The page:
She was a pioneering major league baseball executive, responsible for a series of groundbreaking innovations during her nearly 40 years as an employee with the Chicago Cubs.
Now, more than 50 years after her retirement, and more than 35 years after her death, Margaret “Midge” Donahue is getting recognition from both the Cubs and the Lakeview community.
On Saturday afternoon, the Cubs will honor Donahue by having her three surviving nieces sing “Take Me Out to the Ballgame” during the seventh-inning stretch at Wrigley Field. The tribute is part of Wrigley Field’s year-long centennial celebration: On this homestand, they’re honoring Cubs employees from the 1920s.
Meanwhile, there is strong support for naming a North Side park after Donahue. The park is slated to open later this year on the 1200 block of West School Street – only a few blocks away from Wrigley Field – with the support of the Cubs’ charity arm, which is providing $1 million of the proposed $1.3 million cost.
Groundbreaking is slated for later this month, according to Jackie Earley, the president of the School Street Park Advisory Council, who said that naming the park after Donahue fits in with a Chicago Park District campaign to get more new parks named after notable Chicago women.
Donahue, who worked for the Cubs from 1919 to 1958, was somewhat of a celebrity in her day.
Back in 1926, she made national news when Cubs president William Veeck, father of Bill Veeck, announced her appointment as the club’s corporate secretary, making her baseball’s first female front office executive who was not also an owner.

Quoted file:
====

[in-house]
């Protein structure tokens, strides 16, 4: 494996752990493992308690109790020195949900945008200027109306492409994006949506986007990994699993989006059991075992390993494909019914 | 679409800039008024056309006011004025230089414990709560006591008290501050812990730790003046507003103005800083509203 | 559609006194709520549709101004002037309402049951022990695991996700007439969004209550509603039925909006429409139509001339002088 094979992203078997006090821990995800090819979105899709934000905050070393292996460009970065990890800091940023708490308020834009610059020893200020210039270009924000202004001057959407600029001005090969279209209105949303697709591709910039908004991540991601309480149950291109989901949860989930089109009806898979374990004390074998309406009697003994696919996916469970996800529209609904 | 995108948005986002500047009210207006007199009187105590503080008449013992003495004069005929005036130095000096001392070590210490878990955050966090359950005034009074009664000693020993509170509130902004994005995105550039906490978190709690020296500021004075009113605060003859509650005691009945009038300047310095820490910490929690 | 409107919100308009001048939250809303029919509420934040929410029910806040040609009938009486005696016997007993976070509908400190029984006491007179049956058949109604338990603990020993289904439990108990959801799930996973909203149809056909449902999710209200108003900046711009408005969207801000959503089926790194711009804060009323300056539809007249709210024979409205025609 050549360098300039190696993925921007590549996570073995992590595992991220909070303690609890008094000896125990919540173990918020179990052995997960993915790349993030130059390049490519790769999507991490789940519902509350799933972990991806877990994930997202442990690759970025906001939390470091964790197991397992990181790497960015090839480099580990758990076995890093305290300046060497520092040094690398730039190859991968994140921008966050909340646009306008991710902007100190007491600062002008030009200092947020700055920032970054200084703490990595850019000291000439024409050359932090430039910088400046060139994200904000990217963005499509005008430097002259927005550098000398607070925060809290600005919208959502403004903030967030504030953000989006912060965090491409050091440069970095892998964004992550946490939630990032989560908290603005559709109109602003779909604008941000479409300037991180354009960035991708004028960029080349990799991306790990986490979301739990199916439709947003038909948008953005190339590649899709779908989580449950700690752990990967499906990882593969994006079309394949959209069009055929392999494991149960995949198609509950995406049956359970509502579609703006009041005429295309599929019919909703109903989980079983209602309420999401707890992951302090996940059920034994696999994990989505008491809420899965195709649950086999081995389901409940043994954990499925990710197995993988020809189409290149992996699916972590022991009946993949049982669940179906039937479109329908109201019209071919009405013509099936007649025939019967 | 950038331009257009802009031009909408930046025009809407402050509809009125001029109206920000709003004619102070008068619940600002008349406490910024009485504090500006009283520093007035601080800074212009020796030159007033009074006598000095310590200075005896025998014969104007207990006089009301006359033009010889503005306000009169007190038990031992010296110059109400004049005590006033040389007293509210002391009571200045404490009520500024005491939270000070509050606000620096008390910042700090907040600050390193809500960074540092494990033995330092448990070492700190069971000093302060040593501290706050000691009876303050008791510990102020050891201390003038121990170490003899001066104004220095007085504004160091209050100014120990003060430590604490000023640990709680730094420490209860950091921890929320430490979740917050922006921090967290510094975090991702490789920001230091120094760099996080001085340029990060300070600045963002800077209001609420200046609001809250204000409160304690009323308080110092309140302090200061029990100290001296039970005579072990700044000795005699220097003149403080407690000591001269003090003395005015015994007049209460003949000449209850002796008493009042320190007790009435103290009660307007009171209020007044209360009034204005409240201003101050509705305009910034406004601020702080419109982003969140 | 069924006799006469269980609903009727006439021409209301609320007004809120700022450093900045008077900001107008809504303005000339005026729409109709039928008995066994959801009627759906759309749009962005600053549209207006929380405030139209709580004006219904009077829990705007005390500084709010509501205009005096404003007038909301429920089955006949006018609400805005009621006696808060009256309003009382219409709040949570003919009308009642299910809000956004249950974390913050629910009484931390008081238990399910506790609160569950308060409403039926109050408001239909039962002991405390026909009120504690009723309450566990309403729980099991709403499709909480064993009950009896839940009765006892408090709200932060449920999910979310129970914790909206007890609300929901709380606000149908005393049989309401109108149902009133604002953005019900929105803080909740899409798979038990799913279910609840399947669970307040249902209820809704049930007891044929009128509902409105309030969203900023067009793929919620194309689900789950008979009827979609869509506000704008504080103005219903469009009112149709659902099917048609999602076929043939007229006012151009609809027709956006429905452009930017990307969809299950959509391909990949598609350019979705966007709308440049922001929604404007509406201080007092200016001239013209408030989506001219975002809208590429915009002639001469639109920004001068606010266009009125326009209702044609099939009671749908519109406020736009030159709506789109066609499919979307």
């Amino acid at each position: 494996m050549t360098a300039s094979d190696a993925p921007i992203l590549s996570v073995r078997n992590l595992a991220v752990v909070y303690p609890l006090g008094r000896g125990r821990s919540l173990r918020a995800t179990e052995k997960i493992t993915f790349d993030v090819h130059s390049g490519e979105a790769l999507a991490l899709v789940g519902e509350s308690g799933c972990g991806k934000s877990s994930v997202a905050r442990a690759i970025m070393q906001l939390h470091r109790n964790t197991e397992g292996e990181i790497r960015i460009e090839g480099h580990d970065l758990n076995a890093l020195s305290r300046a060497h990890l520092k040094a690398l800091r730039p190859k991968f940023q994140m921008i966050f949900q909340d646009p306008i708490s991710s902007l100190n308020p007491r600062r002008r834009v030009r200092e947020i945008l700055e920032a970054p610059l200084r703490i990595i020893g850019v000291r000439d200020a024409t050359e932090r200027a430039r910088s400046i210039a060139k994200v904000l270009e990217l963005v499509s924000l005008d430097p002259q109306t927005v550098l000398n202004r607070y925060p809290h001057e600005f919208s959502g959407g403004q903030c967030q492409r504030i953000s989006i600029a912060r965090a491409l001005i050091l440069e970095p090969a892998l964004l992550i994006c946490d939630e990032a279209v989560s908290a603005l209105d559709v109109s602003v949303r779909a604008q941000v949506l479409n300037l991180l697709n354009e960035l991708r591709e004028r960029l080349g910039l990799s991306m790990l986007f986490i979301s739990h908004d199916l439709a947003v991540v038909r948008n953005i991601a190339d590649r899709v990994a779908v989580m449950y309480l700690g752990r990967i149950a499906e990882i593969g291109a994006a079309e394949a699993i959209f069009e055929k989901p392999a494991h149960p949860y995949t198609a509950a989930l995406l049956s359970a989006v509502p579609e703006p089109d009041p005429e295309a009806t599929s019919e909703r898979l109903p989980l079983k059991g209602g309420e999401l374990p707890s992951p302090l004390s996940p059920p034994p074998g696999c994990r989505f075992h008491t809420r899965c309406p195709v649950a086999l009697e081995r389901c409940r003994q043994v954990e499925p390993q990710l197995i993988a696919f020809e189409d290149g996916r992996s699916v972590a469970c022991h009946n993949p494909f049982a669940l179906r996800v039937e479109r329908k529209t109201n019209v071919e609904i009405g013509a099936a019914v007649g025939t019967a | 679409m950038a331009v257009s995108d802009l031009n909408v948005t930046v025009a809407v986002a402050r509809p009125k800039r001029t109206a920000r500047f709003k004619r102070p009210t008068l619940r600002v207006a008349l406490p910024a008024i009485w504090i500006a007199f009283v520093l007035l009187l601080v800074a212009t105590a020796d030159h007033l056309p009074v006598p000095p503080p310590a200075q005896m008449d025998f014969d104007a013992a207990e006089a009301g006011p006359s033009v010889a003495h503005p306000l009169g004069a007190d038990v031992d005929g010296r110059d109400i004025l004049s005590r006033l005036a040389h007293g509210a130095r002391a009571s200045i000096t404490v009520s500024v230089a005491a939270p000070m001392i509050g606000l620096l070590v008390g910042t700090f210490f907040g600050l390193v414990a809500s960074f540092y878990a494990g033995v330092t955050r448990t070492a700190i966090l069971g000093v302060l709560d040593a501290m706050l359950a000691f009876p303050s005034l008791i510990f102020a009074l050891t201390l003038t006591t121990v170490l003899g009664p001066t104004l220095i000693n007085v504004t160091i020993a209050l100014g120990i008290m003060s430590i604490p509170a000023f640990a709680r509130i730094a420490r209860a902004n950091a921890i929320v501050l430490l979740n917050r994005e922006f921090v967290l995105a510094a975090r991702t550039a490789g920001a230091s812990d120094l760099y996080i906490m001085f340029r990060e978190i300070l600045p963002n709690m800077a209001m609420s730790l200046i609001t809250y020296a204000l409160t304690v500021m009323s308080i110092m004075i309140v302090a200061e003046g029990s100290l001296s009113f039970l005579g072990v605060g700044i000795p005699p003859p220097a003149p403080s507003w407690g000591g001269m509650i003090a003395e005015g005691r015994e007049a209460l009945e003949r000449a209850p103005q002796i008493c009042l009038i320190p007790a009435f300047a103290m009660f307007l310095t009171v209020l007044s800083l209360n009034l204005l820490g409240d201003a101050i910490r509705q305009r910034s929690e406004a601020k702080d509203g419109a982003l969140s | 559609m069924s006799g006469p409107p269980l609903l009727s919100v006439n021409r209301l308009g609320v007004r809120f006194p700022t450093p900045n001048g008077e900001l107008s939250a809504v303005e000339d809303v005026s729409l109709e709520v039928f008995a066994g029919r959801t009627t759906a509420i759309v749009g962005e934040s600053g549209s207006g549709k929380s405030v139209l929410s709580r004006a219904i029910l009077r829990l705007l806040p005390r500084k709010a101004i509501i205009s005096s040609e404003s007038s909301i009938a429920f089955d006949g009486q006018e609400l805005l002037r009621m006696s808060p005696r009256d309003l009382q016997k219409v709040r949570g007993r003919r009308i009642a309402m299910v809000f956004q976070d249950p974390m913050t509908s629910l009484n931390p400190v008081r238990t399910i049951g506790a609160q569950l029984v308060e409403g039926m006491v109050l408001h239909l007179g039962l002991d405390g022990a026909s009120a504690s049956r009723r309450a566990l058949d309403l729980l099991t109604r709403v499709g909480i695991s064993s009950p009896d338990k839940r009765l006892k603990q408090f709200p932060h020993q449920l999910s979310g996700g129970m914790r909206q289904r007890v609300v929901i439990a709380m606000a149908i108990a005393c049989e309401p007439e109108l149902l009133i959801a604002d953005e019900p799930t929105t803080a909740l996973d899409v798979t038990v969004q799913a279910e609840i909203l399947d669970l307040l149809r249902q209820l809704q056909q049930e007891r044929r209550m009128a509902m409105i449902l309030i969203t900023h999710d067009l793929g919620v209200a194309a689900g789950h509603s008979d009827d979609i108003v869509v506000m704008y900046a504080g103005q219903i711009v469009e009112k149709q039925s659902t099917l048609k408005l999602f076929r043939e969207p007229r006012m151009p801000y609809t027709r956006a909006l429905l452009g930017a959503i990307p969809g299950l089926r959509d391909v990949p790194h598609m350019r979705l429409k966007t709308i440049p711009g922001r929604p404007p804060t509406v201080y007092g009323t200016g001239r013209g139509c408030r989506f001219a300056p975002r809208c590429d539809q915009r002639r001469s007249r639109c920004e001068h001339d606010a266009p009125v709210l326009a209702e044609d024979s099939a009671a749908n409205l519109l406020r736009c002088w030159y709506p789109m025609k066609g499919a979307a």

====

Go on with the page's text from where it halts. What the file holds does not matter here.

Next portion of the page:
Donahue justified Veeck’s trust with a series of novel ideas that are now commonplace in baseball. Donahue devised the concept of season tickets in 1929, and she also came up with the idea of selling tickets at off-site locations and offering reduced ticket prices for children, according to contemporary news accounts and Bill Veeck’s biographer, Paul Dickson.
Bill Veeck, the former White Sox owner who was one of the game’s great innovators, worked side by side with Donahue in the Cubs front office in the 1930s, and raved about her. “[Donahue is] as astute a baseball operator as ever came down the pike,” Veeck wrote in 1954. “She has forgotten more baseball in her 40 years with the Cubs than most of the so-called magnates will ever know.”
Dickson credited her with fostering the idea of the ballpark – a haven for primarily men during the early 20th century—as a destination for families.
“If you look at her idea to sell discounted tickets to kids, no one then thought of kids being future customers, but she did,” Dickson said. “Teams like the Dodgers are worth $2 billion because people like Midge and the Veecks determined that the ballpark is for families.”